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Thursday, May 20, 2010

GFCF Diet Does Not Help Autistic Children

Next year is finally here. It's hard to believe that it was all back in 2007 that I wrote:

Researchers at the University of Rochester are in the middle of a five-year study on the GFCF diet. Results are expected to be announced next year.

The study results were finally announced. The headline from the UofR's press release is not encouraging, Popular Autism Diet Does Not Demonstrate Behavioral Improvement: Tightly controlled study saw no benefits for sleep, attention and bowel function

This is not the long-term wide-ranging study that was expected. These results are based on a small sample of only 14 children, whose diet was changed for only 18 weeks. Specifically, they were put onto a strict gluten-free, casein-free (GFCF) diet. After a month of complete avoidance, once a week they were given a snack that contained wheat or dairy or neither on a random basis. Their behavior was carefully scrutinized both the days before and after the snack to try to determine whether adding these supposed risk factors to their diets changed anything. They did not. They "had no change in attention, activity, sleep or frequency or quality of bowel habits."

As usual, the scientists involved were cautious in their conclusions.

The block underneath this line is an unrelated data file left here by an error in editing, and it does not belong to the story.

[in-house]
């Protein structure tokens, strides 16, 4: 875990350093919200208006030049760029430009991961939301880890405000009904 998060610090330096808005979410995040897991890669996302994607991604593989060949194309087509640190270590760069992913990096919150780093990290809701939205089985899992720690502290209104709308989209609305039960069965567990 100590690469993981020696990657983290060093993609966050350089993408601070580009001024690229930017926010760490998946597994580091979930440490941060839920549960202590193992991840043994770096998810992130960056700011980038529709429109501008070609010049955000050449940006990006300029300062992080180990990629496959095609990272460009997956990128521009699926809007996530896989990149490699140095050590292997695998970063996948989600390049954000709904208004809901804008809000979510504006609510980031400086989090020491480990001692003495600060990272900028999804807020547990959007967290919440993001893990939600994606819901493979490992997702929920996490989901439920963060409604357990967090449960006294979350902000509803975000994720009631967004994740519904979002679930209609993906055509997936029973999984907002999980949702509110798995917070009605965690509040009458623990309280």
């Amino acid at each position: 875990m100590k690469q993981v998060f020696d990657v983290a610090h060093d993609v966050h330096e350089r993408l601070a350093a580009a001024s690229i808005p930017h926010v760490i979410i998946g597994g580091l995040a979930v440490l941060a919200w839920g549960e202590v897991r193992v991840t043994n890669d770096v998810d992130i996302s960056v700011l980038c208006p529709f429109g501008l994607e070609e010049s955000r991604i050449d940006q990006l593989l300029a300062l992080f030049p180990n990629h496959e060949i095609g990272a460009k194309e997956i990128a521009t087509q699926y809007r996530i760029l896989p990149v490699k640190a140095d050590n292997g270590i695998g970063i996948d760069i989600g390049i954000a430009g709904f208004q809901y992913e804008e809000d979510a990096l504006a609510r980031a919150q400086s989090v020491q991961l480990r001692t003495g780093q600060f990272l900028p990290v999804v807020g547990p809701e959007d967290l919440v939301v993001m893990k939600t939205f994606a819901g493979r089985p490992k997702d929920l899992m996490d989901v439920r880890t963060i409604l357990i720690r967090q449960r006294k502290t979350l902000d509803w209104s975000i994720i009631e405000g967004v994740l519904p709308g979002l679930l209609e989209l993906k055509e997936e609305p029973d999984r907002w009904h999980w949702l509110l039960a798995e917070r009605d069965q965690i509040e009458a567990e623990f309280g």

"It would have been wonderful for children with autism and their families if we found that the GFCF diet could really help, but this small study didn't show significant benefits," said Susan Hyman, M.D., associate professor of Pediatrics at Golisano Children's Hospital at the University of Rochester Medical Center (URMC) and principal investigator of the study which will be presented Saturday (May 22) at the International Meeting for Autism Research in Philadelphia. "However, the study didn't include children with significant gastrointestinal disease. It's possible those children and other specific groups might see a benefit."

Belief in the GFCF diet is essentially a religious belief at this point. If it "helps," it's because you see the results that you want to see, read into it the cure that you want to happen. There is no scientific or medical backing for such a belief. That may change in the future with a larger and deeper study. Certainly the researchers would have loved to announce a positive result. They couldn't.

Can we please stop giving any credence to Jenny McCarthy about anything that comes out of her mouth? She hurts children rather than helps them. Nonsense is not healthy for anybody. As I've said before, stupidity kills. Let's act from wisdom instead.

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